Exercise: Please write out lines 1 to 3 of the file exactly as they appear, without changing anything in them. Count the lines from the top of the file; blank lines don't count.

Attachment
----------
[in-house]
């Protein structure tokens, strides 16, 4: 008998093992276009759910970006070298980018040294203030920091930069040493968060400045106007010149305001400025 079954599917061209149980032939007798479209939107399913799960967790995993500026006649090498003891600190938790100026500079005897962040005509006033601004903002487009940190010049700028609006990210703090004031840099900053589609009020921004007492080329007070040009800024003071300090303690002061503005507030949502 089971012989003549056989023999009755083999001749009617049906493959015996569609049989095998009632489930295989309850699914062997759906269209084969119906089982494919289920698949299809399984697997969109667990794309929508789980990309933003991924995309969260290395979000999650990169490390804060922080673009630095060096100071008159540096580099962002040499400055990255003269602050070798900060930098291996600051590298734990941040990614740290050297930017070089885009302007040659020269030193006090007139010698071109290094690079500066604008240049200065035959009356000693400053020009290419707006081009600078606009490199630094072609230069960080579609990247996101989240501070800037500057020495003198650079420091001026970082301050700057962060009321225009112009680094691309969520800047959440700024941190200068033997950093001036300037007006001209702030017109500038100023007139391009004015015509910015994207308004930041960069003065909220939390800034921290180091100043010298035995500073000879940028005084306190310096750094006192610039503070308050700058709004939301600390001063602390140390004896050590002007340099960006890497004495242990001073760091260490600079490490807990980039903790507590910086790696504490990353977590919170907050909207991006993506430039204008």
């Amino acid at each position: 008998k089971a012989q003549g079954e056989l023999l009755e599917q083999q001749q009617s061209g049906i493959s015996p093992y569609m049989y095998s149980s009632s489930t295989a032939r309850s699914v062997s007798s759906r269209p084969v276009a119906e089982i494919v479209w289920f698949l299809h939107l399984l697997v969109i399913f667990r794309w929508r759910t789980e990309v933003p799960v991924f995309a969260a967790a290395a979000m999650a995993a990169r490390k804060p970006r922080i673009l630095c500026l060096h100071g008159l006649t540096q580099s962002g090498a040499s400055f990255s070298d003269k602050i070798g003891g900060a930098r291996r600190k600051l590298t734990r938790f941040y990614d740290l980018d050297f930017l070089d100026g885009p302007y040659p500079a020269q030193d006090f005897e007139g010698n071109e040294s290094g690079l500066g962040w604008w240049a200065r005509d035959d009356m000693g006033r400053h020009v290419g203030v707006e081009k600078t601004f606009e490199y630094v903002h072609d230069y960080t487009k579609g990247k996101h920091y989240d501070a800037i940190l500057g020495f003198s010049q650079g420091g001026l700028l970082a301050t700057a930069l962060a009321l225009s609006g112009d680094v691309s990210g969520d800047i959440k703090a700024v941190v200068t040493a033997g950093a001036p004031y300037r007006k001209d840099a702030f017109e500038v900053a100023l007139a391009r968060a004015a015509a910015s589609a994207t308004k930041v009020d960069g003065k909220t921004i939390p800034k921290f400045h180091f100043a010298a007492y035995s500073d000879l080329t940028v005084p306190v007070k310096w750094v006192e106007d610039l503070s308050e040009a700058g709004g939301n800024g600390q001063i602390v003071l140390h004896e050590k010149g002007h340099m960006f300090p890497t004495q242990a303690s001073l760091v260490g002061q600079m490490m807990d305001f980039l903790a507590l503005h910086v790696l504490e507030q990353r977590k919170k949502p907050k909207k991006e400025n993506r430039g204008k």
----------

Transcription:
[in-house]
């Protein structure tokens, strides 16, 4: 008998093992276009759910970006070298980018040294203030920091930069040493968060400045106007010149305001400025 079954599917061209149980032939007798479209939107399913799960967790995993500026006649090498003891600190938790100026500079005897962040005509006033601004903002487009940190010049700028609006990210703090004031840099900053589609009020921004007492080329007070040009800024003071300090303690002061503005507030949502 089971012989003549056989023999009755083999001749009617049906493959015996569609049989095998009632489930295989309850699914062997759906269209084969119906089982494919289920698949299809399984697997969109667990794309929508789980990309933003991924995309969260290395979000999650990169490390804060922080673009630095060096100071008159540096580099962002040499400055990255003269602050070798900060930098291996600051590298734990941040990614740290050297930017070089885009302007040659020269030193006090007139010698071109290094690079500066604008240049200065035959009356000693400053020009290419707006081009600078606009490199630094072609230069960080579609990247996101989240501070800037500057020495003198650079420091001026970082301050700057962060009321225009112009680094691309969520800047959440700024941190200068033997950093001036300037007006001209702030017109500038100023007139391009004015015509910015994207308004930041960069003065909220939390800034921290180091100043010298035995500073000879940028005084306190310096750094006192610039503070308050700058709004939301600390001063602390140390004896050590002007340099960006890497004495242990001073760091260490600079490490807990980039903790507590910086790696504490990353977590919170907050909207991006993506430039204008």
């Amino acid at each position: 008998k089971a012989q003549g079954e056989l023999l009755e599917q083999q001749q009617s061209g049906i493959s015996p093992y569609m049989y095998s149980s009632s489930t295989a032939r309850s699914v062997s007798s759906r269209p084969v276009a119906e089982i494919v479209w289920f698949l299809h939107l399984l697997v969109i399913f667990r794309w929508r759910t789980e990309v933003p799960v991924f995309a969260a967790a290395a979000m999650a995993a990169r490390k804060p970006r922080i673009l630095c500026l060096h100071g008159l006649t540096q580099s962002g090498a040499s400055f990255s070298d003269k602050i070798g003891g900060a930098r291996r600190k600051l590298t734990r938790f941040y990614d740290l980018d050297f930017l070089d100026g885009p302007y040659p500079a020269q030193d006090f005897e007139g010698n071109e040294s290094g690079l500066g962040w604008w240049a200065r005509d035959d009356m000693g006033r400053h020009v290419g203030v707006e081009k600078t601004f606009e490199y630094v903002h072609d230069y960080t487009k579609g990247k996101h920091y989240d501070a800037i940190l500057g020495f003198s010049q650079g420091g001026l700028l970082a301050t700057a930069l962060a009321l225009s609006g112009d680094v691309s990210g969520d800047i959440k703090a700024v941190v200068t040493a033997g950093a001036p004031y300037r007006k001209d840099a702030f017109e500038v900053a100023l007139a391009r968060a004015a015509a910015s589609a994207t308004k930041v009020d960069g003065k909220t921004i939390p800034k921290f400045h180091f100043a010298a007492y035995s500073d000879l080329t940028v005084p306190v007070k310096w750094v006192e106007d610039l503070s308050e040009a700058g709004g939301n800024g600390q001063i602390v003071l140390h004896e050590k010149g002007h340099m960006f300090p890497t004495q242990a303690s001073l760091v260490g002061q600079m490490m807990d305001f980039l903790a507590l503005h910086v790696l504490e507030q990353r977590k919170k949502p907050k909207k991006e400025n993506r430039g204008k």